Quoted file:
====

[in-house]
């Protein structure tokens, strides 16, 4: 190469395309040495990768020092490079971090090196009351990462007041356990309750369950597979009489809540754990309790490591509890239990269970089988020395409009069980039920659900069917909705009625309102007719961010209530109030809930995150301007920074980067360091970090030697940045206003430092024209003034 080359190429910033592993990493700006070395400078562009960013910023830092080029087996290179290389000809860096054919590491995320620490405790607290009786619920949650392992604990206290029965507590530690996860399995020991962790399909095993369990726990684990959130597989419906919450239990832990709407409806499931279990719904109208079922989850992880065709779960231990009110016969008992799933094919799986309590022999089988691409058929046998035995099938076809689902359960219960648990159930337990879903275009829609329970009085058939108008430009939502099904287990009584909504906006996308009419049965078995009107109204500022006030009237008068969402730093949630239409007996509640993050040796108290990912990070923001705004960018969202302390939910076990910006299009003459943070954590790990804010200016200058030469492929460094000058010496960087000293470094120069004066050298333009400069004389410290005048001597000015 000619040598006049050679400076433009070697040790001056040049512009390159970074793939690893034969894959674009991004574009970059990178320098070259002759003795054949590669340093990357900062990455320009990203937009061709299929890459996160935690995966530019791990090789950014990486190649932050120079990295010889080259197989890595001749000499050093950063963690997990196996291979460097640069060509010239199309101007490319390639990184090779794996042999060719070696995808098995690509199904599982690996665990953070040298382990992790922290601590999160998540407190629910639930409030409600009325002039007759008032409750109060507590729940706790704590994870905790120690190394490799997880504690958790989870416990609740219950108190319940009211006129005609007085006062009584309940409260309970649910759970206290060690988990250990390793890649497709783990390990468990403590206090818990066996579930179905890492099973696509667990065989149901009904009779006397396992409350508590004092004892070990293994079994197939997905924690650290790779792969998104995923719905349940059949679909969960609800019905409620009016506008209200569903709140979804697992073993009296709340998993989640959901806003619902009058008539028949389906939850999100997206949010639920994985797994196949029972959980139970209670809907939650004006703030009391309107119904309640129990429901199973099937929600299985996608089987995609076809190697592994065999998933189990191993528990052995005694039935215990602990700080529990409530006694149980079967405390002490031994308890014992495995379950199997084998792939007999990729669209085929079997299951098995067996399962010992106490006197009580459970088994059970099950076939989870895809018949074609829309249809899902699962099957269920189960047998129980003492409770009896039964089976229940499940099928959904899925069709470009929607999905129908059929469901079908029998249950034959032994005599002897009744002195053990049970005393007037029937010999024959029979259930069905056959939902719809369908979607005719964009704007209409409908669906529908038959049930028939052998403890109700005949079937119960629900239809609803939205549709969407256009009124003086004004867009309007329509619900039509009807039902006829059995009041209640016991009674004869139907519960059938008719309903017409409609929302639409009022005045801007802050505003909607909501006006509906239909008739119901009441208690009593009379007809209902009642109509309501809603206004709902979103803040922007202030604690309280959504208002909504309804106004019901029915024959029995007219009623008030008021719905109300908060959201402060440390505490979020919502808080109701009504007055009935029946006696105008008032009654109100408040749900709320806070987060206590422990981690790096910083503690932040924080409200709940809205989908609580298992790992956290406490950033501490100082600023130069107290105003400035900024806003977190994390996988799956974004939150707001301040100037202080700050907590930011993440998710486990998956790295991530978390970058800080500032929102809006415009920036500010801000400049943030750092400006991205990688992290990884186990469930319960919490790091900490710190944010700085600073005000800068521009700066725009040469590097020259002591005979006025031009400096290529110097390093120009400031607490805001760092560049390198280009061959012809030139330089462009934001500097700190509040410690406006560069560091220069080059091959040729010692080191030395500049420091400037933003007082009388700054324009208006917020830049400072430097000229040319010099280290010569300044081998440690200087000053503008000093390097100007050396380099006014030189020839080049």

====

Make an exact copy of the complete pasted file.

[in-house]
């Protein structure tokens, strides 16, 4: 190469395309040495990768020092490079971090090196009351990462007041356990309750369950597979009489809540754990309790490591509890239990269970089988020395409009069980039920659900069917909705009625309102007719961010209530109030809930995150301007920074980067360091970090030697940045206003430092024209003034 080359190429910033592993990493700006070395400078562009960013910023830092080029087996290179290389000809860096054919590491995320620490405790607290009786619920949650392992604990206290029965507590530690996860399995020991962790399909095993369990726990684990959130597989419906919450239990832990709407409806499931279990719904109208079922989850992880065709779960231990009110016969008992799933094919799986309590022999089988691409058929046998035995099938076809689902359960219960648990159930337990879903275009829609329970009085058939108008430009939502099904287990009584909504906006996308009419049965078995009107109204500022006030009237008068969402730093949630239409007996509640993050040796108290990912990070923001705004960018969202302390939910076990910006299009003459943070954590790990804010200016200058030469492929460094000058010496960087000293470094120069004066050298333009400069004389410290005048001597000015 000619040598006049050679400076433009070697040790001056040049512009390159970074793939690893034969894959674009991004574009970059990178320098070259002759003795054949590669340093990357900062990455320009990203937009061709299929890459996160935690995966530019791990090789950014990486190649932050120079990295010889080259197989890595001749000499050093950063963690997990196996291979460097640069060509010239199309101007490319390639990184090779794996042999060719070696995808098995690509199904599982690996665990953070040298382990992790922290601590999160998540407190629910639930409030409600009325002039007759008032409750109060507590729940706790704590994870905790120690190394490799997880504690958790989870416990609740219950108190319940009211006129005609007085006062009584309940409260309970649910759970206290060690988990250990390793890649497709783990390990468990403590206090818990066996579930179905890492099973696509667990065989149901009904009779006397396992409350508590004092004892070990293994079994197939997905924690650290790779792969998104995923719905349940059949679909969960609800019905409620009016506008209200569903709140979804697992073993009296709340998993989640959901806003619902009058008539028949389906939850999100997206949010639920994985797994196949029972959980139970209670809907939650004006703030009391309107119904309640129990429901199973099937929600299985996608089987995609076809190697592994065999998933189990191993528990052995005694039935215990602990700080529990409530006694149980079967405390002490031994308890014992495995379950199997084998792939007999990729669209085929079997299951098995067996399962010992106490006197009580459970088994059970099950076939989870895809018949074609829309249809899902699962099957269920189960047998129980003492409770009896039964089976229940499940099928959904899925069709470009929607999905129908059929469901079908029998249950034959032994005599002897009744002195053990049970005393007037029937010999024959029979259930069905056959939902719809369908979607005719964009704007209409409908669906529908038959049930028939052998403890109700005949079937119960629900239809609803939205549709969407256009009124003086004004867009309007329509619900039509009807039902006829059995009041209640016991009674004869139907519960059938008719309903017409409609929302639409009022005045801007802050505003909607909501006006509906239909008739119901009441208690009593009379007809209902009642109509309501809603206004709902979103803040922007202030604690309280959504208002909504309804106004019901029915024959029995007219009623008030008021719905109300908060959201402060440390505490979020919502808080109701009504007055009935029946006696105008008032009654109100408040749900709320806070987060206590422990981690790096910083503690932040924080409200709940809205989908609580298992790992956290406490950033501490100082600023130069107290105003400035900024806003977190994390996988799956974004939150707001301040100037202080700050907590930011993440998710486990998956790295991530978390970058800080500032929102809006415009920036500010801000400049943030750092400006991205990688992290990884186990469930319960919490790091900490710190944010700085600073005000800068521009700066725009040469590097020259002591005979006025031009400096290529110097390093120009400031607490805001760092560049390198280009061959012809030139330089462009934001500097700190509040410690406006560069560091220069080059091959040729010692080191030395500049420091400037933003007082009388700054324009208006917020830049400072430097000229040319010099280290010569300044081998440690200087000053503008000093390097100007050396380099006014030189020839080049």